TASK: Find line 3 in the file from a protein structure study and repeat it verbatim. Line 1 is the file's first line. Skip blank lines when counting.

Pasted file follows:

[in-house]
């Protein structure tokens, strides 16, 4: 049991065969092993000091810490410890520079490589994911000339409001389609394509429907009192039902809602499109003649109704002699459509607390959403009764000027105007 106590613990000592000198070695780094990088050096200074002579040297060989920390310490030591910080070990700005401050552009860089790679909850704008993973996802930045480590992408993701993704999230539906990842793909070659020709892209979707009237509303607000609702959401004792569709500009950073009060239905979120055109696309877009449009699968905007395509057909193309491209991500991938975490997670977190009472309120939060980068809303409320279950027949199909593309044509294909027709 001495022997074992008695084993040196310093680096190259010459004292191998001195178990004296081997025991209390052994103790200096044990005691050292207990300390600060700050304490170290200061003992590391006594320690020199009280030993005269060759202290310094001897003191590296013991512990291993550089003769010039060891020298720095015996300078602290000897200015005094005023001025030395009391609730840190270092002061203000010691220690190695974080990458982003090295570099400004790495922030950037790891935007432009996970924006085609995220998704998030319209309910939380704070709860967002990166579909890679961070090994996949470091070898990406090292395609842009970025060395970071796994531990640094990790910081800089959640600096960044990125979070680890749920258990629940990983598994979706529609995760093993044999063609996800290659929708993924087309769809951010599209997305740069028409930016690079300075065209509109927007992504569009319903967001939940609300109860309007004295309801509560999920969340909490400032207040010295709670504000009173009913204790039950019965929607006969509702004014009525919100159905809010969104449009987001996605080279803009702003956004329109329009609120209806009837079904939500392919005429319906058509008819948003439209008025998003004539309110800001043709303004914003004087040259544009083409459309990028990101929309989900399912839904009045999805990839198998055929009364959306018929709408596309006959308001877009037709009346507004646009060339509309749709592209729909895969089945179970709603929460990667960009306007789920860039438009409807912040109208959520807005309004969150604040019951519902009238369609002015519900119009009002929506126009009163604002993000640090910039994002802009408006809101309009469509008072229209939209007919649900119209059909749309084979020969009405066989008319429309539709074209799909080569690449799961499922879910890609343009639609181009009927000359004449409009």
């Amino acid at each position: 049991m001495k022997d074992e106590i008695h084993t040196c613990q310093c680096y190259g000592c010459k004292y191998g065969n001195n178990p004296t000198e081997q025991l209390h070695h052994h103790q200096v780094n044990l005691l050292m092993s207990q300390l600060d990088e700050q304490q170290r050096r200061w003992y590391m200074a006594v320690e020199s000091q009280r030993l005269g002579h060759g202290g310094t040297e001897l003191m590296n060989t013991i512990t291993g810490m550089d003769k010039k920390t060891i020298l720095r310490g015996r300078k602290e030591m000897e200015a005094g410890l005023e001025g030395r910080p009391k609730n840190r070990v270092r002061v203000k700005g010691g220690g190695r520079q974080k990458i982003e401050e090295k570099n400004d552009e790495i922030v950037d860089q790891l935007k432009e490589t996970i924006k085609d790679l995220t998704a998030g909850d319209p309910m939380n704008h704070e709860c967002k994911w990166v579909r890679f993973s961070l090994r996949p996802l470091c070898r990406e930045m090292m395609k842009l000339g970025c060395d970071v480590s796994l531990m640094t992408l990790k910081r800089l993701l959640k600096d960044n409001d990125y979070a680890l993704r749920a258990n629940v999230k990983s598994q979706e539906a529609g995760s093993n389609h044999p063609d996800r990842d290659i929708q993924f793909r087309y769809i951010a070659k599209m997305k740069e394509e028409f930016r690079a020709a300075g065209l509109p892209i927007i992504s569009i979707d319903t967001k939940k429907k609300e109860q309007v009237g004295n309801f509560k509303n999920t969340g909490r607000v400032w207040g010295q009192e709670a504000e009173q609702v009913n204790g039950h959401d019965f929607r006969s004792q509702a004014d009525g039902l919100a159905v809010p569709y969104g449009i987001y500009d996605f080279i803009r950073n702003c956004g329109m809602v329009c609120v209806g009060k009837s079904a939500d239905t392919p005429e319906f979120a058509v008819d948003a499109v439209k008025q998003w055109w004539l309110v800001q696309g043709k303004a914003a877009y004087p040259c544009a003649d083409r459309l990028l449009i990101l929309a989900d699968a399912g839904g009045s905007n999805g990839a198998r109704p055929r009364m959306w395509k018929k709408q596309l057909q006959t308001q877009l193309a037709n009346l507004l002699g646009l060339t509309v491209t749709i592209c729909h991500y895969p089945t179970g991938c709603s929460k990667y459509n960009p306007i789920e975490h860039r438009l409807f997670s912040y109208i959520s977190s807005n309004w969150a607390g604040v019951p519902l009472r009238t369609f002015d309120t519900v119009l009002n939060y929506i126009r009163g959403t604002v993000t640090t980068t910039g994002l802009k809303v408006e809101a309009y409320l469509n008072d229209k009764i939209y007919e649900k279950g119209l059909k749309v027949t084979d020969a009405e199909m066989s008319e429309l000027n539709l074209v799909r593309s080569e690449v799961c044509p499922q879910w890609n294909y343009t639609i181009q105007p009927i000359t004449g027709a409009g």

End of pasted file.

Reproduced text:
């Amino acid at each position: 049991m001495k022997d074992e106590i008695h084993t040196c613990q310093c680096y190259g000592c010459k004292y191998g065969n001195n178990p004296t000198e081997q025991l209390h070695h052994h103790q200096v780094n044990l005691l050292m092993s207990q300390l600060d990088e700050q304490q170290r050096r200061w003992y590391m200074a006594v320690e020199s000091q009280r030993l005269g002579h060759g202290g310094t040297e001897l003191m590296n060989t013991i512990t291993g810490m550089d003769k010039k920390t060891i020298l720095r310490g015996r300078k602290e030591m000897e200015a005094g410890l005023e001025g030395r910080p009391k609730n840190r070990v270092r002061v203000k700005g010691g220690g190695r520079q974080k990458i982003e401050e090295k570099n400004d552009e790495i922030v950037d860089q790891l935007k432009e490589t996970i924006k085609d790679l995220t998704a998030g909850d319209p309910m939380n704008h704070e709860c967002k994911w990166v579909r890679f993973s961070l090994r996949p996802l470091c070898r990406e930045m090292m395609k842009l000339g970025c060395d970071v480590s796994l531990m640094t992408l990790k910081r800089l993701l959640k600096d960044n409001d990125y979070a680890l993704r749920a258990n629940v999230k990983s598994q979706e539906a529609g995760s093993n389609h044999p063609d996800r990842d290659i929708q993924f793909r087309y769809i951010a070659k599209m997305k740069e394509e028409f930016r690079a020709a300075g065209l509109p892209i927007i992504s569009i979707d319903t967001k939940k429907k609300e109860q309007v009237g004295n309801f509560k509303n999920t969340g909490r607000v400032w207040g010295q009192e709670a504000e009173q609702v009913n204790g039950h959401d019965f929607r006969s004792q509702a004014d009525g039902l919100a159905v809010p569709y969104g449009i987001y500009d996605f080279i803009r950073n702003c956004g329109m809602v329009c609120v209806g009060k009837s079904a939500d239905t392919p005429e319906f979120a058509v008819d948003a499109v439209k008025q998003w055109w004539l309110v800001q696309g043709k303004a914003a877009y004087p040259c544009a003649d083409r459309l990028l449009i990101l929309a989900d699968a399912g839904g009045s905007n999805g990839a198998r109704p055929r009364m959306w395509k018929k709408q596309l057909q006959t308001q877009l193309a037709n009346l507004l002699g646009l060339t509309v491209t749709i592209c729909h991500y895969p089945t179970g991938c709603s929460k990667y459509n960009p306007i789920e975490h860039r438009l409807f997670s912040y109208i959520s977190s807005n309004w969150a607390g604040v019951p519902l009472r009238t369609f002015d309120t519900v119009l009002n939060y929506i126009r009163g959403t604002v993000t640090t980068t910039g994002l802009k809303v408006e809101a309009y409320l469509n008072d229209k009764i939209y007919e649900k279950g119209l059909k749309v027949t084979d020969a009405e199909m066989s008319e429309l000027n539709l074209v799909r593309s080569e690449v799961c044509p499922q879910w890609n294909y343009t639609i181009q105007p009927i000359t004449g027709a409009g």